I’ve made this bacon twice now. Its fantastic! One piece of advice, when you put the paste on it, it’s nearly impossible to evenly spread it evenly. After a day or two once the moisture starts releasing from the pork, you can get it to spread evenly. Thanks for the recipe!

  2. You mentioned the temperature of the grill should not exceed 200F. The problem is, I can only get wood smoking at temps greater than 225F in our green egg. We smoked several pork bellies this Christmas, and those who were at a temp greater than 225 for a portion of the time had a gorgeous dark brown colour and smoky flavour, whereas those that remained at/below 200F came out very light coloured and relatively bland. How can one achieve BOTH a low temp and a good deal of smoke?

    1. We used a water kettle smoker for this, which allowed us to smoke at a lower temperature. If you can keep the temperature in your Green Egg between 200° to 225°, the bacon will still smoke fine, but it may have a bit darker exterior.

  3. I just made a double batch of the cure is seems super thick with the honey and does not see to spread well on the meat.. Did i do something wrong it more less in patches on the meat when applied. I am attempting to do 9 pounds and with double batch thought be plenty but may need to make more cure can I add to the bags once started?

    1. You didn’t do anything wrong. It’s a thick cure and it may take a little work to spread it onto the belly. However, the cure starts pulling the moisture out of the meat within the first day or so, and continues to cure the rest of the time. I don’t think you’ll need more than a double batch of the cure.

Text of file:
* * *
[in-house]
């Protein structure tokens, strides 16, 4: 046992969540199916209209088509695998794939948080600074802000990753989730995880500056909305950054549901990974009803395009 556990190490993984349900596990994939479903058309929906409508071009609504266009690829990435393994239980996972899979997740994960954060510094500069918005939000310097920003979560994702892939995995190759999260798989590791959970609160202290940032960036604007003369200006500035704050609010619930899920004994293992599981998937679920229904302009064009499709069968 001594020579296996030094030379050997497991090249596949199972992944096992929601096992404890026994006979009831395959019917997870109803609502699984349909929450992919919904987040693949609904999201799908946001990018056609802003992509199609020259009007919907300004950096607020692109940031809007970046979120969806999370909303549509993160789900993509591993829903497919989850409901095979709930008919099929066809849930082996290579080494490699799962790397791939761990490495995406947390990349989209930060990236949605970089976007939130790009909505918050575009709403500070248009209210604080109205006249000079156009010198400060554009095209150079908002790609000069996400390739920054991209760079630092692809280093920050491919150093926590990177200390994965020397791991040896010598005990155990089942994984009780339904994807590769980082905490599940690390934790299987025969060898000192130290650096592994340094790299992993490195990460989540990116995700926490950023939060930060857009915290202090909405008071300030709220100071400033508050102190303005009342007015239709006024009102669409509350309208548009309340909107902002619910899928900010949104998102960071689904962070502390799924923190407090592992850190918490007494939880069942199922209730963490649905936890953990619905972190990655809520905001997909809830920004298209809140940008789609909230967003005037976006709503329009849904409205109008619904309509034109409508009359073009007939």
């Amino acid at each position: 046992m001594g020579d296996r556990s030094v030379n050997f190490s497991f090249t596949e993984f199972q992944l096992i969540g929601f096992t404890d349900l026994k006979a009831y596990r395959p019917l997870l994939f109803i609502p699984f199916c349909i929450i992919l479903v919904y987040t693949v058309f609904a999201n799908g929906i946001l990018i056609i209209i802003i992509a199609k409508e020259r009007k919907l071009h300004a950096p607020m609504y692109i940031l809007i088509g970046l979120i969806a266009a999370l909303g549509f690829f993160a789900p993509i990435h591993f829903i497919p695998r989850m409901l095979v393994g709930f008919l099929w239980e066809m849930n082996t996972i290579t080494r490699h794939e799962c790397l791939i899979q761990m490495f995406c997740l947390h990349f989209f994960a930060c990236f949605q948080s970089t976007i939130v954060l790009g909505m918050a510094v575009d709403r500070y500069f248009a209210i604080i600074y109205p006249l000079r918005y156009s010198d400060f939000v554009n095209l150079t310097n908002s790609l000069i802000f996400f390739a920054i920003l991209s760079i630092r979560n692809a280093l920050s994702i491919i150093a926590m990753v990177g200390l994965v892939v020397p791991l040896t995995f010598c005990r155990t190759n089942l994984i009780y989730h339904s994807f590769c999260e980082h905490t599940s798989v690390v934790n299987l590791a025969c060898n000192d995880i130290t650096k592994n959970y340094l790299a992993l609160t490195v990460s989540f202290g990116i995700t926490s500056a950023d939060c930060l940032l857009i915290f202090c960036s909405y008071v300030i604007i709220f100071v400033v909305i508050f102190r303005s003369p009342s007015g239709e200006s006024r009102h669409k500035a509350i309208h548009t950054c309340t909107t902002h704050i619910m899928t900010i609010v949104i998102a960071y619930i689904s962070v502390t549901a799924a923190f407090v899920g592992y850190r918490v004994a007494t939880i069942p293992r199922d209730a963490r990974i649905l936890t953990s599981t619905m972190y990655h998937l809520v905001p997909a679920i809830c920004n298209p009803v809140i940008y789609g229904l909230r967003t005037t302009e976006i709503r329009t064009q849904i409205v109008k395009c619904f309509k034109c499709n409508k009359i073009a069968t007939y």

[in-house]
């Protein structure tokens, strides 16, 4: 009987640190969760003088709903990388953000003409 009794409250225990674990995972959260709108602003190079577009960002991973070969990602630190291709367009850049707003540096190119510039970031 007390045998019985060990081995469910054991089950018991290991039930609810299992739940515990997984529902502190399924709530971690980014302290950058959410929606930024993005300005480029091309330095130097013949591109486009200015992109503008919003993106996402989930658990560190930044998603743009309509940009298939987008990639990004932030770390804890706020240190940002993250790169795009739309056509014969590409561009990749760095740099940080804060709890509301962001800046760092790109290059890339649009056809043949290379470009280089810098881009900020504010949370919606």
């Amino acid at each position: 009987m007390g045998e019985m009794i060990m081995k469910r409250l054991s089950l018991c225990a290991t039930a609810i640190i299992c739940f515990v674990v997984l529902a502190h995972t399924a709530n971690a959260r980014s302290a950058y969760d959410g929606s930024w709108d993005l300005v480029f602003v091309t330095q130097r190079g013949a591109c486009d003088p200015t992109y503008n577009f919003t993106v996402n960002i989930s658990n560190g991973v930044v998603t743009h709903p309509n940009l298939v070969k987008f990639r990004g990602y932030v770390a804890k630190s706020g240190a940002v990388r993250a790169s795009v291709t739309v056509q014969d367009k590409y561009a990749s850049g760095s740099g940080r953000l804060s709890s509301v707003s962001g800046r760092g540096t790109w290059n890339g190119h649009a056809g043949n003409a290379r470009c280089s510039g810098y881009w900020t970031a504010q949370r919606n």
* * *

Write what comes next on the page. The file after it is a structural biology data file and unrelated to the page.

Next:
4. Chris Moore says:

    I am using this recipe for my first try at smoking bacon. Using this recipe, I only had enough curing mix to cover 1 side of a 6lb slab. Is that normal? Should I make another batch of cure to cover the ‘fat’ side?

    1. I would make another batch of cure for the other side.

  5. I was thinking of adding rosemary and garlic in slits in the bacon slab. When would you do that, during the curing or after the curing but before the smoking?

    1. I think that I would add garlic and rosemary to the cure, instead of making slits in the pork belly. Garlic and rosemary being such bold flavors, I’m not sure I’d slit the bacon — and were you planning on retrieving the bits after curing or cooking?

  6. 5 stars
    This was my first attempt at bacon from scratch, I followed the recipe to a “T” other than I split my pork belly in 2 piece in order to fit it in 2 one gallon zip locks. Because I read threw the early comments and seen someone who used a cold smoke method successfully, I decided to use the 2 bellies and compare cold smoke vs heat smoked. They each had very similar flavors both are delicious. The heat smoked bacon seem to have easier chew than the cold smoked bacon. I suspect simply because of the partial rendering it went threw while being smoked. Like said tho, both are delicious.